Too Good To Be True

After another week of rain and rubbish weather we hoped that today’s forecast of a decent morning would be accurate. 

On the drive towards Oakenclough a hint of sun broke the early clouds. At 0630 roadside trees hardly stirred. This was all too good to be true. And so it proved.  For the next four hours Andy and I dodged periodic drizzle and showers that blew in from the west until we packed in at 1030 when light rain turned to a heavy wetting shower. 

Had the sun stayed around longer we felt sure that our catch would have been higher as despite the cool showers and grey skies, there seemed to be good numbers of birds moving through the area. Between the drizzly showers came post-fledging parties of Nuthatch, Chaffinches, titmice and Swallows. One of these moments brought in a Hobby that gave a rapid fly past before heading south east and out of sight. A birder who lives not far away reports seeing a Hobby every day of the week.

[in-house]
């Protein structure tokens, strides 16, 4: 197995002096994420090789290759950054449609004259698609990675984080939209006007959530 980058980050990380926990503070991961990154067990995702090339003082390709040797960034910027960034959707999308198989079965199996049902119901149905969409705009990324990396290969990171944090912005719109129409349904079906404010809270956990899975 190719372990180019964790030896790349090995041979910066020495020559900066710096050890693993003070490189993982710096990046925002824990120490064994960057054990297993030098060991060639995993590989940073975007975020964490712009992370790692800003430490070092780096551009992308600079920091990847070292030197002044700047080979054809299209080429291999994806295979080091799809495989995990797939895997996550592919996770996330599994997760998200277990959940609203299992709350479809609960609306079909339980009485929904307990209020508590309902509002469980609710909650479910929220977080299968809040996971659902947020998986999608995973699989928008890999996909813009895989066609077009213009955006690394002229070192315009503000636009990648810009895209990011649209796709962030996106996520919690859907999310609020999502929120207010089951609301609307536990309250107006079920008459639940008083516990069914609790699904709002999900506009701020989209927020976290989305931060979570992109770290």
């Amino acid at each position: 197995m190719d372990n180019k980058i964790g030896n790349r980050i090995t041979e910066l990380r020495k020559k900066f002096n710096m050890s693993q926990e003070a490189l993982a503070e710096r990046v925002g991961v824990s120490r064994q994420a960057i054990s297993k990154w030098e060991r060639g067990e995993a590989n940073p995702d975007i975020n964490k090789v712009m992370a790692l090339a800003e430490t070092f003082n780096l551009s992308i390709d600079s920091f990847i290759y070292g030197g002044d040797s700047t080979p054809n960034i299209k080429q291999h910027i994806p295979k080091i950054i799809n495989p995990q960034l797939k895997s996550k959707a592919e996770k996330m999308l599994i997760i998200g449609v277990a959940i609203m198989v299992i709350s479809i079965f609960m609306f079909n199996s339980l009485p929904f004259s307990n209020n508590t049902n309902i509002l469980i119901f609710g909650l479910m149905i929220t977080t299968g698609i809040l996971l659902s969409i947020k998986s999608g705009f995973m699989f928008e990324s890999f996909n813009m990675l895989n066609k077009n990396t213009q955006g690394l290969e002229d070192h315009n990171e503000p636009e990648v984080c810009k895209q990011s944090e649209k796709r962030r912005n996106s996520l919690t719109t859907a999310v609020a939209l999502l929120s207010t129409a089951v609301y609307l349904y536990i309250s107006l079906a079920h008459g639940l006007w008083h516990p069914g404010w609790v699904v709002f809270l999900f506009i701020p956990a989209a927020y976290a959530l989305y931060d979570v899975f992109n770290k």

Given the stop-start nature of proceedings we were quite pleased to finish with 28 birds of 13 species – 24 juvenile birds of the year and 4 adults - 8 Willow Warbler, 3 Chaffinch, 3 Coal Tit, 2 Chiffchaff, 2 Blackcap, 2 Treecreeper, 2 Great Tit and singles of Goldfinch, Robin, Wren, Blue Tit, Goldcrest and Garden Warbler. 

Pictures below - all taken at ISO800/1600 in poor light yet again. Whatever happened to summer? 

Treecreeper 

Coal Tit 

Goldfinch 

Willow Warbler

Chiffchaff

Note how the outline shape of the Chiffchaff wing differs from the Willow Warbler. The Chiffchaff wing is shorter and rounder with primaries 3,4 and 5 of similar length. Primaries 3 and 4 of a Willow Warbler wing are longer than primary number 5. 

The sixth primary feather of the Chiffchaff is partially emarginated whereas the equivalent feather of the Willow Warbler is not emarginated. 

Wing of Chiffchaff

 Wing of Willow Warbler

The differences are easier to see from the drawings in my 1984 dog-eared edition of "Svensson". But the facts remain the same in 2020.

Chiffchaff 

Willow Warbler

 More news and views soon from Another Bird Blog.